Issue 75 – Helping Your Child with Autism Thrive
How to Help a Child with Autism Feel Good About Food
Learn key ways to help a picky eater thrive at school and daycare from a registered counselor specializing in child feeding.
Jo Cormack, MA, MBACP
A Mom’s Loving Advice on Transitioning an ASD Child to Adulthood
A longtime advocate for persons with disabilities honors mothers of children with autism as she shares her tips on raising a child with autism.
Marlene Ringler, PhD
Top 5 Reasons to Prioritize Sleep in a Hectic Household
The research director at Sleep for Success explains the physical and emotional values of quality rest when caring for a child on the spectrum.
The Amazing Rewards of Music for Kids with Autism
A music therapist describes the magical moment when he made a remarkable connection with a young boy with autism through music.
Jim Turk, MS
How to Fight for the Best Education for Your ASD Child
Top advice is offered on how to advocate for your child and break through the red tape that often affects the development of a fair Individualized Educational Plan (IEP).
Easy Ways to Teach Emotional Vocabulary to a Child With Autism
Learn about a clever card game designed to teach emotional vocabulary to children.
One Song, Many Ways to Connect with Special Needs
A music instructor specializing in teaching students on the spectrum shares simple ways to help a family unlock the rewards of music.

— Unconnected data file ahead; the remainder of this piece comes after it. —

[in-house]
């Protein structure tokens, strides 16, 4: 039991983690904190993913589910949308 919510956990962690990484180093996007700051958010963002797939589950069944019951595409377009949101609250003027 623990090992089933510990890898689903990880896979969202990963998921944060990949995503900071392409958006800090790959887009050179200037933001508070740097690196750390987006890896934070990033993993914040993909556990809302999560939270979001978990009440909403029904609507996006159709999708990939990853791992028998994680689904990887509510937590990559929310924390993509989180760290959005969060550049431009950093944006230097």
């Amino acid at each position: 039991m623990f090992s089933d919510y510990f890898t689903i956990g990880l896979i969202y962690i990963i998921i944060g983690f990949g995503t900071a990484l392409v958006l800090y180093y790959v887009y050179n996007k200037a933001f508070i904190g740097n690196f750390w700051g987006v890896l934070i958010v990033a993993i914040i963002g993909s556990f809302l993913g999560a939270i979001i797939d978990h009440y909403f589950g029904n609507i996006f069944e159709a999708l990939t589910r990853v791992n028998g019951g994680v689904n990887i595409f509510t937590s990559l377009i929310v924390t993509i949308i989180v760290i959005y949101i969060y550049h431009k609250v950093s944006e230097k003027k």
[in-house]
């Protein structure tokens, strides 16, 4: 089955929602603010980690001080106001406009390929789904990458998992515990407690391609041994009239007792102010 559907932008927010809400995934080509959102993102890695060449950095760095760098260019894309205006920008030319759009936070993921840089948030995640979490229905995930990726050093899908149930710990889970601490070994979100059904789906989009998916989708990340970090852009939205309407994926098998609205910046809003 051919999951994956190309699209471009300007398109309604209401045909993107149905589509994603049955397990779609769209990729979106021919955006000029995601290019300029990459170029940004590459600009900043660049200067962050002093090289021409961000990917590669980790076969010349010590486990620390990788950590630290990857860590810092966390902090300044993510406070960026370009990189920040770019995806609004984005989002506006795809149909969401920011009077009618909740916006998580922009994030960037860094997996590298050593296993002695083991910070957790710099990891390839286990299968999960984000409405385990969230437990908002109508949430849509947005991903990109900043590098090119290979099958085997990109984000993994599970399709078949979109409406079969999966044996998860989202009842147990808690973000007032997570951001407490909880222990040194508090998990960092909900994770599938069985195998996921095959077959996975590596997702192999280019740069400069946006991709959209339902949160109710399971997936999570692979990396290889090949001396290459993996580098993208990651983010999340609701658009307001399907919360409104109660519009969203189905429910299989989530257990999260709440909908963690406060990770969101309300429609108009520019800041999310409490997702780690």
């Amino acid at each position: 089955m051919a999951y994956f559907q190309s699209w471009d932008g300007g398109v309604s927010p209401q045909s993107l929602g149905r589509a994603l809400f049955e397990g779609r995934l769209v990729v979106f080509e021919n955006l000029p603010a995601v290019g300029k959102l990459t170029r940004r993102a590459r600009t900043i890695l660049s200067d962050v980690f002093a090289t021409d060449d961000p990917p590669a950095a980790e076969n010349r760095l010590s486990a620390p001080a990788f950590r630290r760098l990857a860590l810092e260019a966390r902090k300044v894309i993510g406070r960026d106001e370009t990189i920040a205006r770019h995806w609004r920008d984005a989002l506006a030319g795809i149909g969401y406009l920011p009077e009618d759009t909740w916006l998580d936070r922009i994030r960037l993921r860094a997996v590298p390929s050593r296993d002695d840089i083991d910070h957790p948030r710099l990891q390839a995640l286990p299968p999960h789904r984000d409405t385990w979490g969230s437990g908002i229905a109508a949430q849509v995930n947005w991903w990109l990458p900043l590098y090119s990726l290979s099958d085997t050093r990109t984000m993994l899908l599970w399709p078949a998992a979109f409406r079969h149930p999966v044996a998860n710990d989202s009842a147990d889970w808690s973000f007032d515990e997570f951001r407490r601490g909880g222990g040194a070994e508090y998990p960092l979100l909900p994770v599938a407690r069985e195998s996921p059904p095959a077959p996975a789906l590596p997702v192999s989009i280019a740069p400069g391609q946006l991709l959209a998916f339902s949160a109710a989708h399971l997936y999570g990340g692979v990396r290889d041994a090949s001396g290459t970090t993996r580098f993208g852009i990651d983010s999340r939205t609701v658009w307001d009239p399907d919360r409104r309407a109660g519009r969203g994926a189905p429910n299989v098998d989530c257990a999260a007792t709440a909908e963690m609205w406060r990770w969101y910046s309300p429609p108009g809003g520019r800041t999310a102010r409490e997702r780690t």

Ways to Better Understand Echolalia and Vocal Stereotypy
Learn how different verbal behaviors are not only common in autism but also vital to a child’s development.
Abby Martin Fallis
Finding Comfort in the Uncomfortable
Read a lighthearted and honest look back on growing up with autism with an inspirational and supportive mom.
Alexander Magnussen and Mat Cruickshank
Top Tips on How to Prepare for College with Autism
Discover ways to plan for the future from a young man with autism who graduated from college, as well as his mother, an instructional advisor at an academic support center for students with learning differences.
Sandy Petrovic, RN, BSN and David Petrovic, BA
Top 8 Things You Should Never Say To a Person With Autism
A young woman with Asperger’s syndrome shares comments people should avoid saying to people with autism.
Examining Female Aspie Strengths in the Workplace
Excellent insight into strengths and personality types as well as specific jobs Aspie females could excel in and enjoy.
Sharon Link, PhD
Top Advice on How to Deal With Your Child’s Obsessive Behavior
Learn simple tips from a mom with young boys with autism on dealing with obsessive behavior.
HELP: My Special Needs Child Struggles with Motor Skills at School